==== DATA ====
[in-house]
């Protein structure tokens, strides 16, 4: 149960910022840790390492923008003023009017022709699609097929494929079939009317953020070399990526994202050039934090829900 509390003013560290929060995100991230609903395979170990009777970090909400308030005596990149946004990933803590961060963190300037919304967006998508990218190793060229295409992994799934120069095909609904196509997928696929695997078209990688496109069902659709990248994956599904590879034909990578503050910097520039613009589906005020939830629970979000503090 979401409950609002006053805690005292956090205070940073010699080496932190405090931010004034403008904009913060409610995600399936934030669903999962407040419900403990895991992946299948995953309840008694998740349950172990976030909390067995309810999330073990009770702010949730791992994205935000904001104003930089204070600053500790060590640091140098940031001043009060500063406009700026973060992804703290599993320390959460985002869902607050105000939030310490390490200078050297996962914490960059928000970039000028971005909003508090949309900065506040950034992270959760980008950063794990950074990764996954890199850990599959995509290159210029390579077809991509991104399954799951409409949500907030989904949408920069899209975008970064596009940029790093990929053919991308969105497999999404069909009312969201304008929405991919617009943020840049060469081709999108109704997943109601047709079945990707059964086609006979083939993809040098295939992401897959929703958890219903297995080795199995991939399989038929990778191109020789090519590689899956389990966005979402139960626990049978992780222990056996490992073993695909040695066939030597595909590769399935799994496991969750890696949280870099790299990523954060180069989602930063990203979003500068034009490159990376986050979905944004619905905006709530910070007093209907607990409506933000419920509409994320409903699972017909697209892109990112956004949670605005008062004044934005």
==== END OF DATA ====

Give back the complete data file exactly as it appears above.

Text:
[in-house]
């Protein structure tokens, strides 16, 4: 149960910022840790390492923008003023009017022709699609097929494929079939009317953020070399990526994202050039934090829900 509390003013560290929060995100991230609903395979170990009777970090909400308030005596990149946004990933803590961060963190300037919304967006998508990218190793060229295409992994799934120069095909609904196509997928696929695997078209990688496109069902659709990248994956599904590879034909990578503050910097520039613009589906005020939830629970979000503090 979401409950609002006053805690005292956090205070940073010699080496932190405090931010004034403008904009913060409610995600399936934030669903999962407040419900403990895991992946299948995953309840008694998740349950172990976030909390067995309810999330073990009770702010949730791992994205935000904001104003930089204070600053500790060590640091140098940031001043009060500063406009700026973060992804703290599993320390959460985002869902607050105000939030310490390490200078050297996962914490960059928000970039000028971005909003508090949309900065506040950034992270959760980008950063794990950074990764996954890199850990599959995509290159210029390579077809991509991104399954799951409409949500907030989904949408920069899209975008970064596009940029790093990929053919991308969105497999999404069909009312969201304008929405991919617009943020840049060469081709999108109704997943109601047709079945990707059964086609006979083939993809040098295939992401897959929703958890219903297995080795199995991939399989038929990778191109020789090519590689899956389990966005979402139960626990049978992780222990056996490992073993695909040695066939030597595909590769399935799994496991969750890696949280870099790299990523954060180069989602930063990203979003500068034009490159990376986050979905944004619905905006709530910070007093209907607990409506933000419920509409994320409903699972017909697209892109990112956004949670605005008062004044934005």